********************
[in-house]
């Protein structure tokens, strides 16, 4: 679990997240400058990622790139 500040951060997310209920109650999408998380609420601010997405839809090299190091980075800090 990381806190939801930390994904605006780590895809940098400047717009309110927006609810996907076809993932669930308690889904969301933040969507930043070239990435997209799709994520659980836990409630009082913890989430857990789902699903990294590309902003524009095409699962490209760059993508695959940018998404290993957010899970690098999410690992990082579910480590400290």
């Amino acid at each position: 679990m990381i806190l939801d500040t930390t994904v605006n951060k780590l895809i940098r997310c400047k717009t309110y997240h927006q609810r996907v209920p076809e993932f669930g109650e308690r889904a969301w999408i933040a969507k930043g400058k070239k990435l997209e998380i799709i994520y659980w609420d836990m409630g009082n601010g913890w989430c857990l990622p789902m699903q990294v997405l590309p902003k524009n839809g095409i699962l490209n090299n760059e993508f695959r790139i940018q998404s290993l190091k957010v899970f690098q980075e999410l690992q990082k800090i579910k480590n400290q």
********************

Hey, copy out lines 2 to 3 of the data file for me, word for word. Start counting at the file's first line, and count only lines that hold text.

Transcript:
């Protein structure tokens, strides 16, 4: 679990997240400058990622790139 500040951060997310209920109650999408998380609420601010997405839809090299190091980075800090 990381806190939801930390994904605006780590895809940098400047717009309110927006609810996907076809993932669930308690889904969301933040969507930043070239990435997209799709994520659980836990409630009082913890989430857990789902699903990294590309902003524009095409699962490209760059993508695959940018998404290993957010899970690098999410690992990082579910480590400290």
């Amino acid at each position: 679990m990381i806190l939801d500040t930390t994904v605006n951060k780590l895809i940098r997310c400047k717009t309110y997240h927006q609810r996907v209920p076809e993932f669930g109650e308690r889904a969301w999408i933040a969507k930043g400058k070239k990435l997209e998380i799709i994520y659980w609420d836990m409630g009082n601010g913890w989430c857990l990622p789902m699903q990294v997405l590309p902003k524009n839809g095409i699962l490209n090299n760059e993508f695959r790139i940018q998404s290993l190091k957010v899970f690098q980075e999410l690992q990082k800090i579910k480590n400290q």